Alabama Hip-Hop Week 2016
July 4-10
Venues across
Mobile County

Before he was a radio personality on WBLX, Kalenski “DJ Dirty Dan” Adams served in the military. No matter where service took him, Adams always had the Azalea City and hip-hop on his mind. As Adams left the military, he made plans to return to Mobile and submerge himself in the local hip-hop scene.

In those days, notable artists such as The Last Mr. Bigg and Keno Valentino were represented by local labels including PCP Records and BustBack Records. Adams began to establish his reputation as not only a radio personality but also a performer and label owner.

As the years passed the number of regional hip-hop artists grew. Adams noticed many up-and-comers were leaving Alabama for bigger cities receiving nationwide industry attention. He also noticed many of them were forging ahead with no prior knowledge of the business side of things.

This mass exodus of artists and their need for industry education eventually inspired Adams to create Alabama Hip-Hop Week. “This platform is to let them know that they can get that love and pursue their dream right here in their own home state,” Adams said. “Alabama Hip-Hop Week is there for them to showcase their talent and also network and meet the people that you need to meet to take you to the next level.”

Adams also wanted Alabama Hip-Hop Week to have a communal focus. Hip-hop is not just about catchy beats and verbal flow, he said. It has also inspired fashion, community, art and culture. As this event first came to life in 2007, Adams saw the opportunity to not only encourage artists to develop the Alabama scene but also to educate all those involved on the various aspects of urban music and the social and political issues serving as inspiration.

(Photo | facebook.com) Lyricist J. Simon, spoken work artist Angela Mizzcarrimail Agnew and DJ Loot are among the performers scheduled to perform in the ninth annual Alabama Hip-Hop Week.

(Photo | facebook.com) Lyricist J. Simon, spoken work artist Angela Mizzcarrimail Agnew and DJ Loot are among the performers scheduled to perform in the ninth annual Alabama Hip-Hop Week.


“It was started on the basis on promoting the music community,” Adams said. “Over the years, we saw that the community needed a lot of attention. So, we combined the efforts to make it a musical community week, so we could really promote and build this community up.”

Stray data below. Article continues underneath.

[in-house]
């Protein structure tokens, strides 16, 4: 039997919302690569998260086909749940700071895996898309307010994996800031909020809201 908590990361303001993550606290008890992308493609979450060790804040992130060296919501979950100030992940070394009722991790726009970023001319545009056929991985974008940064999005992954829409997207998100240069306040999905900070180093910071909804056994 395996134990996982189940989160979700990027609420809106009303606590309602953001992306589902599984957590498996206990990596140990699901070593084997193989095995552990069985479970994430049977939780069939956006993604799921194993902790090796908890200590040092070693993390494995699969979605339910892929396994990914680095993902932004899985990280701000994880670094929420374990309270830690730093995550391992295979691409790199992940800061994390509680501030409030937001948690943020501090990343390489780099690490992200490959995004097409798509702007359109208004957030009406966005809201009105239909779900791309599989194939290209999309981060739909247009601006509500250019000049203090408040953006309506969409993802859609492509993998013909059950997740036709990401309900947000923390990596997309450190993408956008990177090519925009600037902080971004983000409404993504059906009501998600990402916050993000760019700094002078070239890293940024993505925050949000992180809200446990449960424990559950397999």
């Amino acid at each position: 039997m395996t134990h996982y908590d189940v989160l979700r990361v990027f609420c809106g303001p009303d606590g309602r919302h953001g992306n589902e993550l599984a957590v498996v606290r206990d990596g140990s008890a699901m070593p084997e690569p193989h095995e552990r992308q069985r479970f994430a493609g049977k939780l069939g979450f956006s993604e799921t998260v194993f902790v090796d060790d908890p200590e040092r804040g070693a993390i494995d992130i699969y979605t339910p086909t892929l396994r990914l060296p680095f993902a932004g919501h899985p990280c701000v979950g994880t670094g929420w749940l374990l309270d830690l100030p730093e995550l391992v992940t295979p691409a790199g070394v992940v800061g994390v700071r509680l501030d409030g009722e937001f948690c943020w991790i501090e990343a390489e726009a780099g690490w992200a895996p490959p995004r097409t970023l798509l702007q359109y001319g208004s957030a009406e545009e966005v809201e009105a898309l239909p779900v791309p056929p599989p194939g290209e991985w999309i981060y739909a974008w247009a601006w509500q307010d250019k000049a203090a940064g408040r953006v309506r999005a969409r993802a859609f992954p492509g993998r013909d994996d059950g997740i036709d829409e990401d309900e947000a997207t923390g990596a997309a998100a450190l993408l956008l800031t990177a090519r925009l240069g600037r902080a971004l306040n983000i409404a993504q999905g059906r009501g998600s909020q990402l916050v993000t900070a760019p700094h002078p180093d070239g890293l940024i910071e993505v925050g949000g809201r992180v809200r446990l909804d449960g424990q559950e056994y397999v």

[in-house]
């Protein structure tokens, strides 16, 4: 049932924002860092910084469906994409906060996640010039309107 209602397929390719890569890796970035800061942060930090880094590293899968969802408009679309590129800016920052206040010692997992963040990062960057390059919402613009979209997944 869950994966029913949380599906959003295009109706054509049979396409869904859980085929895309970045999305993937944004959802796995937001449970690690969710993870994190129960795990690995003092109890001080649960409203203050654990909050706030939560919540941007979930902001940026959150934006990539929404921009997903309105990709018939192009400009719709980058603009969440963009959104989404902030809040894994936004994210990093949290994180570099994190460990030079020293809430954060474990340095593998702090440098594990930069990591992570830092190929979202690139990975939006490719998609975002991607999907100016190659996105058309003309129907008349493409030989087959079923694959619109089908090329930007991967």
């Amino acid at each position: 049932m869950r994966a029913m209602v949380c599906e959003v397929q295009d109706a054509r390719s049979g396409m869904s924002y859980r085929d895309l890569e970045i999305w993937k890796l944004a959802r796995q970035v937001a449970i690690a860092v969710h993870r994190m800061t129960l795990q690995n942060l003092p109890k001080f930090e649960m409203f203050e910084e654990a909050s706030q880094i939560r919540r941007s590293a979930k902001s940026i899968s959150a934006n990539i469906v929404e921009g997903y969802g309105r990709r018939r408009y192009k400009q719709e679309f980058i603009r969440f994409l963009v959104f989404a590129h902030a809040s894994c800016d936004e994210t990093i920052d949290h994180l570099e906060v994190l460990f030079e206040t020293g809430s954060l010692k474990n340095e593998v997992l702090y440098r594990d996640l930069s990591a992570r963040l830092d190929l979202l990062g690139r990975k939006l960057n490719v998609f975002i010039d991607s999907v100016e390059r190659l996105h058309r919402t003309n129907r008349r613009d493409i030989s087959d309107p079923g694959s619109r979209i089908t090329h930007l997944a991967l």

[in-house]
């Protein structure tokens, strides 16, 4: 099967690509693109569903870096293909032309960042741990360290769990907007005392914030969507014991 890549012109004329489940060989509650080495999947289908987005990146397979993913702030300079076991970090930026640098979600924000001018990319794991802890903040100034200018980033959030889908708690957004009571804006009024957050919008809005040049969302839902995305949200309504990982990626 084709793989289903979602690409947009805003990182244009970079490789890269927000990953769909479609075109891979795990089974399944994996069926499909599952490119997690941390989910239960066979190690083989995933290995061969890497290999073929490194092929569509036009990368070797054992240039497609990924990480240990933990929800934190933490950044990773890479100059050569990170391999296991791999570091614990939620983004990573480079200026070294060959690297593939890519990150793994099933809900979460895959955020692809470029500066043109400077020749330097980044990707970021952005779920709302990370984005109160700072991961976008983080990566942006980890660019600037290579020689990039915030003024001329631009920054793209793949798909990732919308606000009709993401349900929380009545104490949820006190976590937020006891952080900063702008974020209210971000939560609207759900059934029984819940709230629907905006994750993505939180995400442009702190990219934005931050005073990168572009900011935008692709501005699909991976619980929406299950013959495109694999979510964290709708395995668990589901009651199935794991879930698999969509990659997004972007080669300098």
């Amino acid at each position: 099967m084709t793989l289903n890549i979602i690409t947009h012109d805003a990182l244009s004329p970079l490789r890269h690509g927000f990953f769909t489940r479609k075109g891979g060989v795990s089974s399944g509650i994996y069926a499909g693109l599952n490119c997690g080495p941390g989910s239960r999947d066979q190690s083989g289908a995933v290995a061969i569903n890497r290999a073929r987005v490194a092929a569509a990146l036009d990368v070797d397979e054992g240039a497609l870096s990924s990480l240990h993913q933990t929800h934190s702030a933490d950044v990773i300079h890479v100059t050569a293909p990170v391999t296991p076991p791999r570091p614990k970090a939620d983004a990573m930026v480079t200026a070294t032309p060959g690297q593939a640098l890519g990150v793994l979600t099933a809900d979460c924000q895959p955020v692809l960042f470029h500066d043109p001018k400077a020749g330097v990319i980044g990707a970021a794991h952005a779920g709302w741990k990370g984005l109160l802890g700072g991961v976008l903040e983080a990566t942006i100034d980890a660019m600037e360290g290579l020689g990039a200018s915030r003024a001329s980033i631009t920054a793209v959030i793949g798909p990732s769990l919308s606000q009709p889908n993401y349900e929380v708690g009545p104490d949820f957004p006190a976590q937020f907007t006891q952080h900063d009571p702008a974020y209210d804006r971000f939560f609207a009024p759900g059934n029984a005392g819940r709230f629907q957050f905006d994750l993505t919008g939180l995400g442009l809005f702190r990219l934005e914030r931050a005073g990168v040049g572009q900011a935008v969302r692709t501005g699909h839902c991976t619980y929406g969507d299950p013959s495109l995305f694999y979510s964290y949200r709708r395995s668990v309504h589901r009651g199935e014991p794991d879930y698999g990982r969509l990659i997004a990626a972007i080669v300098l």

Now in its ninth year, Alabama Hip-Hop Week will begin on the Fourth of July with an epic kick-off party at TAG Bar & Lounge (105 N. Jackson St.) at 5 p.m. with DJs and lyrical artists performing.

“We want to bring them the ambiance of straight party with entertainment and let people know that this a fest that you want to be a part of,” Adams said. “So, we want to kick it off with a day party to let people know that it’s Alabama Hip-Hop Week. It’s the Fourth of July, so let’s have a good time.”

On Tuesday, participants will gather at the Thomas Sullivan Community Center (351 Catherine St.) at 2 p.m. for the first part of an “Urban Summit,” a chance for local artists to interact with community leaders on a positive level. Adams sees the summit as a way to exchange ideas on building the local community. He also sees it as a way to create understanding between parties who might not have had a chance to interact.

The day will end with an installment of TAG Bar & Lounge’s RunMob, beginning at 9 p.m. RunMob is a weekly open-mic competition that allows promising performers to hone their skills. RunMob is part of the greater RunAla entity, and this episode of RunMob will serve as the finals for RunAla. Adams says this function will pull DJs and hip-hop artists from across the region to TAG’s stage.

Wednesday will bring the second part of the Urban Summit, which will be held at the Joseph Dotch Community Center (3100 Bank Ave., #A) at 2 p.m. Balancing community education with fun, Adams has organized a celebrity bowling session at Eastern Shore Lanes (10460 Eastern Shore Blvd.) at 9 p.m. involving DJs and artists from across the region.

(Photo | facebook.com) Lyricist J. Simon, spoken work artist Angela Mizzcarrimail Agnew and DJ Loot are among the performers scheduled to perform in the ninth annual Alabama Hip-Hop Week.